In 1928 the ‘Esguerra-Bárcenas Treaty’ gave Colombia the Archipelago of San Andrés, Providencia and Santa Catalina; however Nicaragua argues that it did not establish maritime borders.According to the Central American nation, since that date Colombia has been intruding more and more on Nicaraguan waters and has almost halved its territory.
Furthermore, the South American nation has a navy of 34,964 personnel; Nicaragua has just 800.
Or to put it another way; Colombia’s annual defence expenditure is greater than Nicaragua’s whole GDP.
His Colombian counterpart was also quick to dismiss the possibility of violence. But warned that he would continue to “defend, with total conviction, the rights of the islanders and all our compatriots.” Could Shots be Fired?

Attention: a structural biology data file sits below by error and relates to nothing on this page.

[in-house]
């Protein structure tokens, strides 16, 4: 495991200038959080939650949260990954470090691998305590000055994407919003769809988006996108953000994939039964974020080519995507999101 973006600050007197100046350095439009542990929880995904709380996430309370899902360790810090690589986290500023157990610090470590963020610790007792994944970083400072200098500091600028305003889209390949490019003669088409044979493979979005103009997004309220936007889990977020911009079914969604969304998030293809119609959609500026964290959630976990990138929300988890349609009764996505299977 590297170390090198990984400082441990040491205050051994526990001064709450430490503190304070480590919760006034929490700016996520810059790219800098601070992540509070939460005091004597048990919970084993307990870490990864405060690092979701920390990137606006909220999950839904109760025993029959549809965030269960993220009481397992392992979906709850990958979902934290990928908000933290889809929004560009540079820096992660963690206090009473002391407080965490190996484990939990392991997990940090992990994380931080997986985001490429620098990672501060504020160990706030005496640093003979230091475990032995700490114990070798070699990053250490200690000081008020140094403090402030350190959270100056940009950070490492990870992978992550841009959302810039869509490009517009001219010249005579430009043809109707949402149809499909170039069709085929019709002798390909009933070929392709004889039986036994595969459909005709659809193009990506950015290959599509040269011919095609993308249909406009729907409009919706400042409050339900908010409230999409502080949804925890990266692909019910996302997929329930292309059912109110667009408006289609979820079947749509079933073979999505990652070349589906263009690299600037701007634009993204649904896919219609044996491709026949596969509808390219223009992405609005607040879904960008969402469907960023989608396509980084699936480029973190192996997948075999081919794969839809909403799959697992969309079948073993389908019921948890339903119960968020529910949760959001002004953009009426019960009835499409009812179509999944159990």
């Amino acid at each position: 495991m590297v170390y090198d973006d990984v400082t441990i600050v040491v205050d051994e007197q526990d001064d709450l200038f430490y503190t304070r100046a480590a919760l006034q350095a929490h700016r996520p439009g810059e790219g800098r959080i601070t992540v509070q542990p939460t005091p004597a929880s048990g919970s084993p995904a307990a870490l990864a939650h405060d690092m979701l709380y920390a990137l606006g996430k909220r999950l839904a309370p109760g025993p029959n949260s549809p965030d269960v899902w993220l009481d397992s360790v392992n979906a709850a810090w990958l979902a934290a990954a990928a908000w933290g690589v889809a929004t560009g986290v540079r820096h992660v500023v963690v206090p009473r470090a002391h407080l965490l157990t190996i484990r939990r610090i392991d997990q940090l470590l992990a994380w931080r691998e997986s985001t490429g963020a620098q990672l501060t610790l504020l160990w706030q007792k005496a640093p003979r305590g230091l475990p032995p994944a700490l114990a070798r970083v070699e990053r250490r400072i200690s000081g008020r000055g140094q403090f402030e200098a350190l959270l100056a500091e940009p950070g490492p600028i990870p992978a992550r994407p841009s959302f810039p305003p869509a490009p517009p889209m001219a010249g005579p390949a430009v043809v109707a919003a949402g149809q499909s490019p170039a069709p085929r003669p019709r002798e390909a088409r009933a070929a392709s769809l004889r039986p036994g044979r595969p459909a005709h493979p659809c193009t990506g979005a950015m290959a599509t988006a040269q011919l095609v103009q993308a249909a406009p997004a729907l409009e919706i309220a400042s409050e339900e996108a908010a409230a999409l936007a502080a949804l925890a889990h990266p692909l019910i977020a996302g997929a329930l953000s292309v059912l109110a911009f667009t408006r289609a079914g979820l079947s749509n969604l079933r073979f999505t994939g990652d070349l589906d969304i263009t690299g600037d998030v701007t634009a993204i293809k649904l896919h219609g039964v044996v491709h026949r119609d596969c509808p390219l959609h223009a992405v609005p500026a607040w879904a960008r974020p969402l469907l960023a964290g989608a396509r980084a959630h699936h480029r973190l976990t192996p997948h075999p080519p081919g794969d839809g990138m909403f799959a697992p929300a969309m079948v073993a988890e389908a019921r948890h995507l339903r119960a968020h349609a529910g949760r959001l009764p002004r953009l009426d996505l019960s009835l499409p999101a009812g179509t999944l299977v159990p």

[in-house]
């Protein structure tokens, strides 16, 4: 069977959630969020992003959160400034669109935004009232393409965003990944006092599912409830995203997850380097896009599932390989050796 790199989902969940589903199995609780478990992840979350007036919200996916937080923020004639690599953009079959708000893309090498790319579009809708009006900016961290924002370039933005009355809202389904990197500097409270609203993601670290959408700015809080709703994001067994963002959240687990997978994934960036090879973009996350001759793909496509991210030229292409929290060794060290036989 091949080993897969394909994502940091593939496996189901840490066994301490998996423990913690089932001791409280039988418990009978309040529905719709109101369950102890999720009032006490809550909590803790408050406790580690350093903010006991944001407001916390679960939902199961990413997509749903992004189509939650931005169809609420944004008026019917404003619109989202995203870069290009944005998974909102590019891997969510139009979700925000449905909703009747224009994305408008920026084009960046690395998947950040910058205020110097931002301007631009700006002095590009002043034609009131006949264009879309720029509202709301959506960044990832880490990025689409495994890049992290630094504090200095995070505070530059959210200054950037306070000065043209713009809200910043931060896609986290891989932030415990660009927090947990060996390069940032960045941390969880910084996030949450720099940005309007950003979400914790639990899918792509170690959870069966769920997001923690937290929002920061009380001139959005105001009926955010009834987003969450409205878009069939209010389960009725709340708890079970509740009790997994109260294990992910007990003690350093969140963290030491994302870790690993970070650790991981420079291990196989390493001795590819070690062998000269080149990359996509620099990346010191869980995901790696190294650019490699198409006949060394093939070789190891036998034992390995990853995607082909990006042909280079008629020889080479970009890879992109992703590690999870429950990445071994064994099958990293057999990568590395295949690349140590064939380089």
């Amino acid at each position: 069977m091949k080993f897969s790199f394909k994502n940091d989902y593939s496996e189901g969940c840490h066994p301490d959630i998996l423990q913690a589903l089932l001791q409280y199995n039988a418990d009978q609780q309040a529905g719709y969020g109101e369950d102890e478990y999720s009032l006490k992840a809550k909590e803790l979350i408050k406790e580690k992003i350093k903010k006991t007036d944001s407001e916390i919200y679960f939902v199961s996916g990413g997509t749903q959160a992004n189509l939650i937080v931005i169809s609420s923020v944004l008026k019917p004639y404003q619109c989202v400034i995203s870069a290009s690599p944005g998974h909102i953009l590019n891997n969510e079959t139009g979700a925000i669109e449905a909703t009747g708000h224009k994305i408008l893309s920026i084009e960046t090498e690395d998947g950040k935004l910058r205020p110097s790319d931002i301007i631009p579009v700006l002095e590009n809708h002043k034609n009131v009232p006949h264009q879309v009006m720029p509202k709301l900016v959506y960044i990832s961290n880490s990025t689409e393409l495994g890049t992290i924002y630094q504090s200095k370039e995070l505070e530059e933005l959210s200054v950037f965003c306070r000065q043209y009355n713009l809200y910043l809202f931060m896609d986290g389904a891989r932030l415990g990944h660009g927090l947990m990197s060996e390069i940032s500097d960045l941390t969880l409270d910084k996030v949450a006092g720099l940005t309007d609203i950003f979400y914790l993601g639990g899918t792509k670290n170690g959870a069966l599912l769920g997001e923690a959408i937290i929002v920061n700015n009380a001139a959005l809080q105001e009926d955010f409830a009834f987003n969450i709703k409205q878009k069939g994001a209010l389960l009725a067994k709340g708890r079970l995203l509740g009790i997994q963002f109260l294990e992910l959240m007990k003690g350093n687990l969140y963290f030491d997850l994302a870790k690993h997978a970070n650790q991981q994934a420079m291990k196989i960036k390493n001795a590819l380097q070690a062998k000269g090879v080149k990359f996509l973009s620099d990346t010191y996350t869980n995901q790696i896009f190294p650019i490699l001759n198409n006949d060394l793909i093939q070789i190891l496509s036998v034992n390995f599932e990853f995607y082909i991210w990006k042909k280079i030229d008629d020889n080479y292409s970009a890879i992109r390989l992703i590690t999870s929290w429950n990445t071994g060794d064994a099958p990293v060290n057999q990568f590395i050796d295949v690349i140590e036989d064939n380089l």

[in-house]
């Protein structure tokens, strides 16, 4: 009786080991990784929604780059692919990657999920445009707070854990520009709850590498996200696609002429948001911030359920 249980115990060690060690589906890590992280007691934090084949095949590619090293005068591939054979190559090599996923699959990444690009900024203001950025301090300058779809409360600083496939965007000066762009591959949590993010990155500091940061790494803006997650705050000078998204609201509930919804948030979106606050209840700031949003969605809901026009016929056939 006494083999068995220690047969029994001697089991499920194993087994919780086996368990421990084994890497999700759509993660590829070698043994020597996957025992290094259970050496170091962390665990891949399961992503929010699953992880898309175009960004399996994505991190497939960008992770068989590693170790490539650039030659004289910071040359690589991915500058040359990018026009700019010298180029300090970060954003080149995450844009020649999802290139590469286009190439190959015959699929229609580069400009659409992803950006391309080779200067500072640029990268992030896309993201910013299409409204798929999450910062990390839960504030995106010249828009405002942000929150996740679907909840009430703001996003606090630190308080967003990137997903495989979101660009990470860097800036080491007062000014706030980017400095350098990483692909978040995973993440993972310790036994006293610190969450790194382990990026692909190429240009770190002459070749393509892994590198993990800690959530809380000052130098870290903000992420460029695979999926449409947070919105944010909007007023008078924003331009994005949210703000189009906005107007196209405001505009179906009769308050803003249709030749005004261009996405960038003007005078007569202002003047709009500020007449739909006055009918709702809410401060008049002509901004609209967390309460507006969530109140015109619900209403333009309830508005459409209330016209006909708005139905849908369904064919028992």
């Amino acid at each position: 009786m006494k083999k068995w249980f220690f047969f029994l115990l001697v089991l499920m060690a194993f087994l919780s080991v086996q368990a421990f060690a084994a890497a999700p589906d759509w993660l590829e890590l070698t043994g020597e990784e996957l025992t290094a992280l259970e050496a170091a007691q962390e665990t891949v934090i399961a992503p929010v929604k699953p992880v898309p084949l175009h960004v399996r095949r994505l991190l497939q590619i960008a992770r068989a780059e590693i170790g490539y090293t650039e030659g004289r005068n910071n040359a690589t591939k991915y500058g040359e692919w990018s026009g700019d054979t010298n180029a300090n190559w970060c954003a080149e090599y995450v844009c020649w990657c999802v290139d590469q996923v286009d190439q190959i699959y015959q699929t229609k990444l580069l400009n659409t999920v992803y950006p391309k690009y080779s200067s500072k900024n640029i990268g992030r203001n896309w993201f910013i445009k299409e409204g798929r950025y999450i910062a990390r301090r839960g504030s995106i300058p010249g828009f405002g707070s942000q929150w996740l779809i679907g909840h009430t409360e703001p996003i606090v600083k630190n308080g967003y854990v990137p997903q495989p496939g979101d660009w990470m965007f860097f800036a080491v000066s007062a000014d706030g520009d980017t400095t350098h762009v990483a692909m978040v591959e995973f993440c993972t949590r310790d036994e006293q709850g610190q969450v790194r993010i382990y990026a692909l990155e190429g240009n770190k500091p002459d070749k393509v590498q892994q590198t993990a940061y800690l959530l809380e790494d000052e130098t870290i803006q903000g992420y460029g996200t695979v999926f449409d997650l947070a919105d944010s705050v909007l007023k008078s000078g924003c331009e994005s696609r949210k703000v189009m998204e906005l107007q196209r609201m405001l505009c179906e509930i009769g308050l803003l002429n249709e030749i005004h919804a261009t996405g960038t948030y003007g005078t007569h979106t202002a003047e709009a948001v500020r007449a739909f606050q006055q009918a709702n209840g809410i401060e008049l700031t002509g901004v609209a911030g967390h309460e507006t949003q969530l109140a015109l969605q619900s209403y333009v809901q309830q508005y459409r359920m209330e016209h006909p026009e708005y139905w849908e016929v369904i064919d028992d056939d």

Whilst there is the possibility for military conflict, especially as some Colombian navy vessels have failed to leave Nicaragua’s new territory; it appears that many of the comments from the Colombian government are nothing more than knee-jerk reactions and nationalistic rhetoric.
But if violence did break out, it would not be an even fight.